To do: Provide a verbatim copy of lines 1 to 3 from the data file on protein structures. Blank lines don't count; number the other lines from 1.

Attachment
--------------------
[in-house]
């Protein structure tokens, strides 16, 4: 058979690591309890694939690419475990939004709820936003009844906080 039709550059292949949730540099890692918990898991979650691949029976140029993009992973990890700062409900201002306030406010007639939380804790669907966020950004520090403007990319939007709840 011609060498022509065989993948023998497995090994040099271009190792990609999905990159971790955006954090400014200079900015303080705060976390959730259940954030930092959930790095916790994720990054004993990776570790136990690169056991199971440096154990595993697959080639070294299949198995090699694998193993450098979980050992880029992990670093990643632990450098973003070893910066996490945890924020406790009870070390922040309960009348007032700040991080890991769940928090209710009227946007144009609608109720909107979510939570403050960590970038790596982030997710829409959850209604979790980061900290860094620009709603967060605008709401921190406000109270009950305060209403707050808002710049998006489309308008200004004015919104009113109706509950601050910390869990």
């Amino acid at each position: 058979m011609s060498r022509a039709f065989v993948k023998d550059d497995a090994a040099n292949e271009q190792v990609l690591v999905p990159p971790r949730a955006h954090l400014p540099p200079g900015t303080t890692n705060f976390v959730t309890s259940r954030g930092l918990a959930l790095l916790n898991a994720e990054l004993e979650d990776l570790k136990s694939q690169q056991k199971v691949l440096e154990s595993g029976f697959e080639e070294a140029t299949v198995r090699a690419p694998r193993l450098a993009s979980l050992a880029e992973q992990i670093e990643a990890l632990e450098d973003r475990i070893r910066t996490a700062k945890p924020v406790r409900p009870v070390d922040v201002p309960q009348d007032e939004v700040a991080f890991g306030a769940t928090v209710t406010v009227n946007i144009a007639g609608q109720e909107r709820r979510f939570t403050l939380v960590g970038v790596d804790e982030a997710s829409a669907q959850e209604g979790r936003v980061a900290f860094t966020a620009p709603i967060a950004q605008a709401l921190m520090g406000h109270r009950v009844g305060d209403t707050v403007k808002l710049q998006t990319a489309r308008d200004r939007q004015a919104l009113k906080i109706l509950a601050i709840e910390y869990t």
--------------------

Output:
[in-house]
């Protein structure tokens, strides 16, 4: 058979690591309890694939690419475990939004709820936003009844906080 039709550059292949949730540099890692918990898991979650691949029976140029993009992973990890700062409900201002306030406010007639939380804790669907966020950004520090403007990319939007709840 011609060498022509065989993948023998497995090994040099271009190792990609999905990159971790955006954090400014200079900015303080705060976390959730259940954030930092959930790095916790994720990054004993990776570790136990690169056991199971440096154990595993697959080639070294299949198995090699694998193993450098979980050992880029992990670093990643632990450098973003070893910066996490945890924020406790009870070390922040309960009348007032700040991080890991769940928090209710009227946007144009609608109720909107979510939570403050960590970038790596982030997710829409959850209604979790980061900290860094620009709603967060605008709401921190406000109270009950305060209403707050808002710049998006489309308008200004004015919104009113109706509950601050910390869990």
């Amino acid at each position: 058979m011609s060498r022509a039709f065989v993948k023998d550059d497995a090994a040099n292949e271009q190792v990609l690591v999905p990159p971790r949730a955006h954090l400014p540099p200079g900015t303080t890692n705060f976390v959730t309890s259940r954030g930092l918990a959930l790095l916790n898991a994720e990054l004993e979650d990776l570790k136990s694939q690169q056991k199971v691949l440096e154990s595993g029976f697959e080639e070294a140029t299949v198995r090699a690419p694998r193993l450098a993009s979980l050992a880029e992973q992990i670093e990643a990890l632990e450098d973003r475990i070893r910066t996490a700062k945890p924020v406790r409900p009870v070390d922040v201002p309960q009348d007032e939004v700040a991080f890991g306030a769940t928090v209710t406010v009227n946007i144009a007639g609608q109720e909107r709820r979510f939570t403050l939380v960590g970038v790596d804790e982030a997710s829409a669907q959850e209604g979790r936003v980061a900290f860094t966020a620009p709603i967060a950004q605008a709401l921190m520090g406000h109270r009950v009844g305060d209403t707050v403007k808002l710049q998006t990319a489309r308008d200004r939007q004015a919104l009113k906080i109706l509950a601050i709840e910390y869990t």